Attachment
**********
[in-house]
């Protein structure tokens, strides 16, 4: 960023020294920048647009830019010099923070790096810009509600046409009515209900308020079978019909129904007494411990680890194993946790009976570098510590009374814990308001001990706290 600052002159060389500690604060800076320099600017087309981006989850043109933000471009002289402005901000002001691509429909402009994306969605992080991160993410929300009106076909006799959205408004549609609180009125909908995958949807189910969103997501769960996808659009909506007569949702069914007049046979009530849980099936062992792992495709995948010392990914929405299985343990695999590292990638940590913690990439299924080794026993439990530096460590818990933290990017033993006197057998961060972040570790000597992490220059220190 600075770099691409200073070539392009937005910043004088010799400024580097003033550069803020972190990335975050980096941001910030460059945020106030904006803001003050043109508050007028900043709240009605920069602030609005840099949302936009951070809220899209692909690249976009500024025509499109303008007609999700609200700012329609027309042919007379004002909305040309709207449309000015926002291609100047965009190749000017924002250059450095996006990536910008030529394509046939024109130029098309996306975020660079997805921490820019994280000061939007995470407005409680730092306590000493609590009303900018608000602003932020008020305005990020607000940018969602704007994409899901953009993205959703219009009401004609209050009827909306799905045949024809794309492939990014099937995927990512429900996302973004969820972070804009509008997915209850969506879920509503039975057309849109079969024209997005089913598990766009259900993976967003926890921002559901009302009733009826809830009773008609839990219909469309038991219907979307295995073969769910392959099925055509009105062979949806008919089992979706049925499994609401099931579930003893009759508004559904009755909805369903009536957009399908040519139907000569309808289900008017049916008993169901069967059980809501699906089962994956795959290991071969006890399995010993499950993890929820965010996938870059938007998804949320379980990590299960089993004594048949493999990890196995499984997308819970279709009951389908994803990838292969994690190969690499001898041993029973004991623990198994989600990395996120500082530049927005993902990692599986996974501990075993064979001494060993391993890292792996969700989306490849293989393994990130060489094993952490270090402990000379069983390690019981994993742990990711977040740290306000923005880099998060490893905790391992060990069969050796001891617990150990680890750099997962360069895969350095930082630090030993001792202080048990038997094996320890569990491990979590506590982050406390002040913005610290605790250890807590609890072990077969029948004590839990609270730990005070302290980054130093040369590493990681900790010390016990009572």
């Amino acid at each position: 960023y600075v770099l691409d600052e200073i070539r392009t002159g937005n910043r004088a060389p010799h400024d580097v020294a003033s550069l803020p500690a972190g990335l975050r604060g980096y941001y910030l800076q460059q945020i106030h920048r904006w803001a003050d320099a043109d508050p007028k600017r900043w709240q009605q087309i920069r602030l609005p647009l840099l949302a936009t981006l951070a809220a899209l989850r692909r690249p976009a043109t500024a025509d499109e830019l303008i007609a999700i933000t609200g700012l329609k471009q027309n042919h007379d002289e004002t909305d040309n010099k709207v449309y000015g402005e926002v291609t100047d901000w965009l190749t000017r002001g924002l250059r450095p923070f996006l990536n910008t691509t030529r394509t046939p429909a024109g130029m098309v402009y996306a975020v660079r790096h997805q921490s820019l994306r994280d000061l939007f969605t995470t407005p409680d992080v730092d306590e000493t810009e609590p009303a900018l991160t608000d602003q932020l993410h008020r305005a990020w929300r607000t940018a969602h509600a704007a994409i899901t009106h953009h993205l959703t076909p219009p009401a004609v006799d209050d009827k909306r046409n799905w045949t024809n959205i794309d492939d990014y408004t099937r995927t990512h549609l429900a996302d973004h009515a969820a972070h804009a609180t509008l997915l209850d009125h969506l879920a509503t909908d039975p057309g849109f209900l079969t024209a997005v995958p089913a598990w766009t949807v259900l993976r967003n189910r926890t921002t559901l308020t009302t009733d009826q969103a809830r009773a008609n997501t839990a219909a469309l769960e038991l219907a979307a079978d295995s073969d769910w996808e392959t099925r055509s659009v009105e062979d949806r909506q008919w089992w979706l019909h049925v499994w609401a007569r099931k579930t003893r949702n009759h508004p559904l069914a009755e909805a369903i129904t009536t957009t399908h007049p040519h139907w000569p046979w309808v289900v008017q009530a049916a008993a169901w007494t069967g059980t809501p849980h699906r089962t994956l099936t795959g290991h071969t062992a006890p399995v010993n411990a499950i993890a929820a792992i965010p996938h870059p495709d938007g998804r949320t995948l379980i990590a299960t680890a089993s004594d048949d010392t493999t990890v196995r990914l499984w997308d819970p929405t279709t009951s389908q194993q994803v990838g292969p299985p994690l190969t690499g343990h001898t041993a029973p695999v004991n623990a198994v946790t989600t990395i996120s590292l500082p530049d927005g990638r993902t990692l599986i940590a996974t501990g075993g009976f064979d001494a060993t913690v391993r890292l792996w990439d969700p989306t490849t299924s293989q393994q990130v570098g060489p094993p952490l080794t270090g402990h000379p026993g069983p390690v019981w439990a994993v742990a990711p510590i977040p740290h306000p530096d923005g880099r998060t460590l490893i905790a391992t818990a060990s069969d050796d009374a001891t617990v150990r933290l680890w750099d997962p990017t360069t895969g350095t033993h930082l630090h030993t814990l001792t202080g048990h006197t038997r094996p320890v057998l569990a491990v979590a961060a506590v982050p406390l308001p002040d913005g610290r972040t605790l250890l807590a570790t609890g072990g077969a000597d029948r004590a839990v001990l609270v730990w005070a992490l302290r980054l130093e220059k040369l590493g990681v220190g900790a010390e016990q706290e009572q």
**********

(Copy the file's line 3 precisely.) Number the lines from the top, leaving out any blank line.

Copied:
């Amino acid at each position: 960023y600075v770099l691409d600052e200073i070539r392009t002159g937005n910043r004088a060389p010799h400024d580097v020294a003033s550069l803020p500690a972190g990335l975050r604060g980096y941001y910030l800076q460059q945020i106030h920048r904006w803001a003050d320099a043109d508050p007028k600017r900043w709240q009605q087309i920069r602030l609005p647009l840099l949302a936009t981006l951070a809220a899209l989850r692909r690249p976009a043109t500024a025509d499109e830019l303008i007609a999700i933000t609200g700012l329609k471009q027309n042919h007379d002289e004002t909305d040309n010099k709207v449309y000015g402005e926002v291609t100047d901000w965009l190749t000017r002001g924002l250059r450095p923070f996006l990536n910008t691509t030529r394509t046939p429909a024109g130029m098309v402009y996306a975020v660079r790096h997805q921490s820019l994306r994280d000061l939007f969605t995470t407005p409680d992080v730092d306590e000493t810009e609590p009303a900018l991160t608000d602003q932020l993410h008020r305005a990020w929300r607000t940018a969602h509600a704007a994409i899901t009106h953009h993205l959703t076909p219009p009401a004609v006799d209050d009827k909306r046409n799905w045949t024809n959205i794309d492939d990014y408004t099937r995927t990512h549609l429900a996302d973004h009515a969820a972070h804009a609180t509008l997915l209850d009125h969506l879920a509503t909908d039975p057309g849109f209900l079969t024209a997005v995958p089913a598990w766009t949807v259900l993976r967003n189910r926890t921002t559901l308020t009302t009733d009826q969103a809830r009773a008609n997501t839990a219909a469309l769960e038991l219907a979307a079978d295995s073969d769910w996808e392959t099925r055509s659009v009105e062979d949806r909506q008919w089992w979706l019909h049925v499994w609401a007569r099931k579930t003893r949702n009759h508004p559904l069914a009755e909805a369903i129904t009536t957009t399908h007049p040519h139907w000569p046979w309808v289900v008017q009530a049916a008993a169901w007494t069967g059980t809501p849980h699906r089962t994956l099936t795959g290991h071969t062992a006890p399995v010993n411990a499950i993890a929820a792992i965010p996938h870059p495709d938007g998804r949320t995948l379980i990590a299960t680890a089993s004594d048949d010392t493999t990890v196995r990914l499984w997308d819970p929405t279709t009951s389908q194993q994803v990838g292969p299985p994690l190969t690499g343990h001898t041993a029973p695999v004991n623990a198994v946790t989600t990395i996120s590292l500082p530049d927005g990638r993902t990692l599986i940590a996974t501990g075993g009976f064979d001494a060993t913690v391993r890292l792996w990439d969700p989306t490849t299924s293989q393994q990130v570098g060489p094993p952490l080794t270090g402990h000379p026993g069983p390690v019981w439990a994993v742990a990711p510590i977040p740290h306000p530096d923005g880099r998060t460590l490893i905790a391992t818990a060990s069969d050796d009374a001891t617990v150990r933290l680890w750099d997962p990017t360069t895969g350095t033993h930082l630090h030993t814990l001792t202080g048990h006197t038997r094996p320890v057998l569990a491990v979590a961060a506590v982050p406390l308001p002040d913005g610290r972040t605790l250890l807590a570790t609890g072990g077969a000597d029948r004590a839990v001990l609270v730990w005070a992490l302290r980054l130093e220059k040369l590493g990681v220190g900790a010390e016990q706290e009572q």